Toxi gas leak on board MV Arklow Meadow

PARAMEDICS have taken 18 people to hospital on Wednesday after a deadly toxic gas leak from the cargo of a ship in Co Down.

Emergency services have imposed a 50m exclusion zone around the vessel in Warrenpoint harbour, Co Down as an investigation is launched.

The PSNI said: “This is a highly toxic gas that can cause severe illness. For Health & Safety everyone should respect all cordon points put in place.”

It is believed aluminium phosphyde gas leaked out after the cargo of the Irish-registered MV Arklow Meadow ship became wet resulting in it becoming unstable.

Eighteen people are suffering the effects of exposure to the gas.

A Northern Ireland Ambulance Service spokesman said: “We have 18 patients.

“It is a chemical incident on a ship. Nine are en route to Daisy Hill Hospital and another nine are at Craigavon Area Hospital.”

Aluminium phosphyde is a pesticide used to kill small mammals such as moles and rodents.

People in the nearby area have been advised to keep their windows and doors closed.

Toxic gas leak on ship at Warrenpoint harbour

Police said Garda have been informed of the potential of the gas to drift into their area.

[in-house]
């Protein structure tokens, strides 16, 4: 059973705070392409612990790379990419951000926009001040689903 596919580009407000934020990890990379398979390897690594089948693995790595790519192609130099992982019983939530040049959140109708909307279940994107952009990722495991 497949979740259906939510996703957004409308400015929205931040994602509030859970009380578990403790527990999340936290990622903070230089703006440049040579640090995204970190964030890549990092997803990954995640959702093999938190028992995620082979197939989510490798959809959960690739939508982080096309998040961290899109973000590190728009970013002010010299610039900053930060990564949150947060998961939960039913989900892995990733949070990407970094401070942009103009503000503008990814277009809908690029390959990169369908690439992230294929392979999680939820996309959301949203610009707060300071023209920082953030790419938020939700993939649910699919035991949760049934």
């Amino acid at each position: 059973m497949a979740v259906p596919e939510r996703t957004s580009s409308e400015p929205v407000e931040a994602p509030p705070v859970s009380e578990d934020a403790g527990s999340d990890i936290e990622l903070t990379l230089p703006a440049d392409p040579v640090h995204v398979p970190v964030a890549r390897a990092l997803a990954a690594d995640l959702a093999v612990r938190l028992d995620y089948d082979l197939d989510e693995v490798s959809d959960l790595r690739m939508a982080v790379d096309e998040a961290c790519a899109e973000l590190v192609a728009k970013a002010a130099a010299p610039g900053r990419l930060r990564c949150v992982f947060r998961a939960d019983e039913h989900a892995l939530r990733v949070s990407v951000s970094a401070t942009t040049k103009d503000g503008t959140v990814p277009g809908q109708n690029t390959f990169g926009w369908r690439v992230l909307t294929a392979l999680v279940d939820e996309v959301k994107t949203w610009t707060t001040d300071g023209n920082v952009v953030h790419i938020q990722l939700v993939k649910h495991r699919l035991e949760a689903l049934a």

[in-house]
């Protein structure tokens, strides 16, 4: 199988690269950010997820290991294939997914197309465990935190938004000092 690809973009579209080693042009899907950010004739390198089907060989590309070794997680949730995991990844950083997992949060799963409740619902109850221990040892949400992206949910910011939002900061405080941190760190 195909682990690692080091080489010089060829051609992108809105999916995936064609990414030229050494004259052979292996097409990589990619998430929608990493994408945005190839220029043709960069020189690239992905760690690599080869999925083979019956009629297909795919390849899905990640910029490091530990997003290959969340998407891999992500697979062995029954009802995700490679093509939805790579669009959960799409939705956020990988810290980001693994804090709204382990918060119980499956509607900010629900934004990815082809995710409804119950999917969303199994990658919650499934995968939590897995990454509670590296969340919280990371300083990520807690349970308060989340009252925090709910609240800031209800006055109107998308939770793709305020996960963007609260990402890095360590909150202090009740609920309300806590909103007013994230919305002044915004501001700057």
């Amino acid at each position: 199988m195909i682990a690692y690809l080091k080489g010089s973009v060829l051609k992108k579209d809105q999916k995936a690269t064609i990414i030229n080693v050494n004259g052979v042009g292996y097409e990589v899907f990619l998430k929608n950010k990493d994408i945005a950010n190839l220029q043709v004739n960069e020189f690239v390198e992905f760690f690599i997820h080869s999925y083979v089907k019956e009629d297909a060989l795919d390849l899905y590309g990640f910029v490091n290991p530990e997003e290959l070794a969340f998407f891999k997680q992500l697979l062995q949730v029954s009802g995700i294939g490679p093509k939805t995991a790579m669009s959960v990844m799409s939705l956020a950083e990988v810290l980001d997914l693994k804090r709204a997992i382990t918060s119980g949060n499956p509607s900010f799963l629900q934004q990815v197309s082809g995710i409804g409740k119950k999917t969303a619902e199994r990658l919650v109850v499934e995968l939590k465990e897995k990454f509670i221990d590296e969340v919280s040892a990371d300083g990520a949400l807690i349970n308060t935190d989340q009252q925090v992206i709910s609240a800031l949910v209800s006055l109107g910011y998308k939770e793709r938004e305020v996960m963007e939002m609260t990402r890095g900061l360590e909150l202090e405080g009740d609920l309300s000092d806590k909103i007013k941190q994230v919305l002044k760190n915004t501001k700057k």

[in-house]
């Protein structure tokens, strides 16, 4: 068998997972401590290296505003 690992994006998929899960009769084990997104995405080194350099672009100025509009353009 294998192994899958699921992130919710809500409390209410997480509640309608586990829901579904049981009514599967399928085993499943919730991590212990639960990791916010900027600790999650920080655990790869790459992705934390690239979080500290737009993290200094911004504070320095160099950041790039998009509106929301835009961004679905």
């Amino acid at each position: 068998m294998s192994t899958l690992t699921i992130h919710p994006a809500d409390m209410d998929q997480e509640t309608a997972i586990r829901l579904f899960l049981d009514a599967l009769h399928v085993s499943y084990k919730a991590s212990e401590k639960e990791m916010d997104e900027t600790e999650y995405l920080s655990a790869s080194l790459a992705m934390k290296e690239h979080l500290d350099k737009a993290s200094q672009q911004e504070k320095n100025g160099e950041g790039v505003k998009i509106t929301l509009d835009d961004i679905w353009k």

The MV Arklow Meadow was built in 2010, measures 137 metres x 21 metres and has a gross tonnage of up to 10,000 tonnes.

Fifteen ambulances are attending the incident – including three hazardous area response teams – which was reported at 9.47am.

The NIAS continued: “A total of 15 ambulance resources have been deployed including 5 Accident & Emergency Ambulances, 3 Hazardous Area Response Teams, 1 Paramedic Rapid Response Vehicle, 5 Ambulance Officers, 1 Doctor and an Emergency Equipment Vehicle have been deployed to respond.”

Warrenpoint councillor Michael Ruane said emergency services have gathered in town square.

“The incident is confined to the harbour at this moment in time,” he said.

“The fire service and police seem to be keeping well back from it. There are a number of boats in the harbour – there are a number of small mussel boats and some larger vessels.”

The NI Fire and Rescue Service said it has eight appliances, three specialist appliances and a Command Support Unit at the scene.

It said crews are currently helping the Public Health Agency indentify and treat casualties of the chemical leak.

A statement continued: “The PHA has advised that all risk of adverse health effects associated with this incident applies only to those who have come into direct contact with the gas. The emergency services are currently identifying and treating all such individuals.

“The PHA would emphasise that there is no risk to the wider public, but asks that people in the general area cooperate with the authorities to ensure that this incident is handled safely and effectively. The PHA continues to work with colleagues in the emergency services and Southern Health and Social Care Trust on this incident.”

A freephone number for relatives and friends to ask about patients of the incident has been set up on 0800 1114 021.

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